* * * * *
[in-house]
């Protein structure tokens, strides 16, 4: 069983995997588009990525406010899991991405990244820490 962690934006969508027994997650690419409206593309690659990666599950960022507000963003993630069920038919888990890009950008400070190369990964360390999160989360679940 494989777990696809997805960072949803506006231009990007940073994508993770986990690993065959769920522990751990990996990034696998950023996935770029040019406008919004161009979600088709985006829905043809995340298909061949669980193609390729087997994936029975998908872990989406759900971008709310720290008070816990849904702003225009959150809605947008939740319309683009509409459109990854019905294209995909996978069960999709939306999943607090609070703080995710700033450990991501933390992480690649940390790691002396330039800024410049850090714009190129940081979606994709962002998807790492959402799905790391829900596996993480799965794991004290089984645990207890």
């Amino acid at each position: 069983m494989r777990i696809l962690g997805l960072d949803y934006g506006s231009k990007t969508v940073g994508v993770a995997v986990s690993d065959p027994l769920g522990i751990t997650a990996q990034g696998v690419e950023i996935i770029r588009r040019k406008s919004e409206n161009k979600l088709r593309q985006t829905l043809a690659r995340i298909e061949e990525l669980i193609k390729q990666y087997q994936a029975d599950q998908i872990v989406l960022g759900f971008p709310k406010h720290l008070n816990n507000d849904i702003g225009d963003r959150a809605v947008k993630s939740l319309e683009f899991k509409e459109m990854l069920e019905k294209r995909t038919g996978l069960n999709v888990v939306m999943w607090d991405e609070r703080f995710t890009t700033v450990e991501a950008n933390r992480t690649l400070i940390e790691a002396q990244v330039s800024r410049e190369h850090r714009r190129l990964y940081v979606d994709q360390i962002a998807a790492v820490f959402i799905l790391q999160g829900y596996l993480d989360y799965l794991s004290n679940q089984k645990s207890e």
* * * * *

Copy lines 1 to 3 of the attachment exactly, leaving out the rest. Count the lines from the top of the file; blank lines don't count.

[in-house]
């Protein structure tokens, strides 16, 4: 069983995997588009990525406010899991991405990244820490 962690934006969508027994997650690419409206593309690659990666599950960022507000963003993630069920038919888990890009950008400070190369990964360390999160989360679940 494989777990696809997805960072949803506006231009990007940073994508993770986990690993065959769920522990751990990996990034696998950023996935770029040019406008919004161009979600088709985006829905043809995340298909061949669980193609390729087997994936029975998908872990989406759900971008709310720290008070816990849904702003225009959150809605947008939740319309683009509409459109990854019905294209995909996978069960999709939306999943607090609070703080995710700033450990991501933390992480690649940390790691002396330039800024410049850090714009190129940081979606994709962002998807790492959402799905790391829900596996993480799965794991004290089984645990207890």
């Amino acid at each position: 069983m494989r777990i696809l962690g997805l960072d949803y934006g506006s231009k990007t969508v940073g994508v993770a995997v986990s690993d065959p027994l769920g522990i751990t997650a990996q990034g696998v690419e950023i996935i770029r588009r040019k406008s919004e409206n161009k979600l088709r593309q985006t829905l043809a690659r995340i298909e061949e990525l669980i193609k390729q990666y087997q994936a029975d599950q998908i872990v989406l960022g759900f971008p709310k406010h720290l008070n816990n507000d849904i702003g225009d963003r959150a809605v947008k993630s939740l319309e683009f899991k509409e459109m990854l069920e019905k294209r995909t038919g996978l069960n999709v888990v939306m999943w607090d991405e609070r703080f995710t890009t700033v450990e991501a950008n933390r992480t690649l400070i940390e790691a002396q990244v330039s800024r410049e190369h850090r714009r190129l990964y940081v979606d994709q360390i962002a998807a790492v820490f959402i799905l790391q999160g829900y596996l993480d989360y799965l794991s004290n679940q089984k645990s207890e």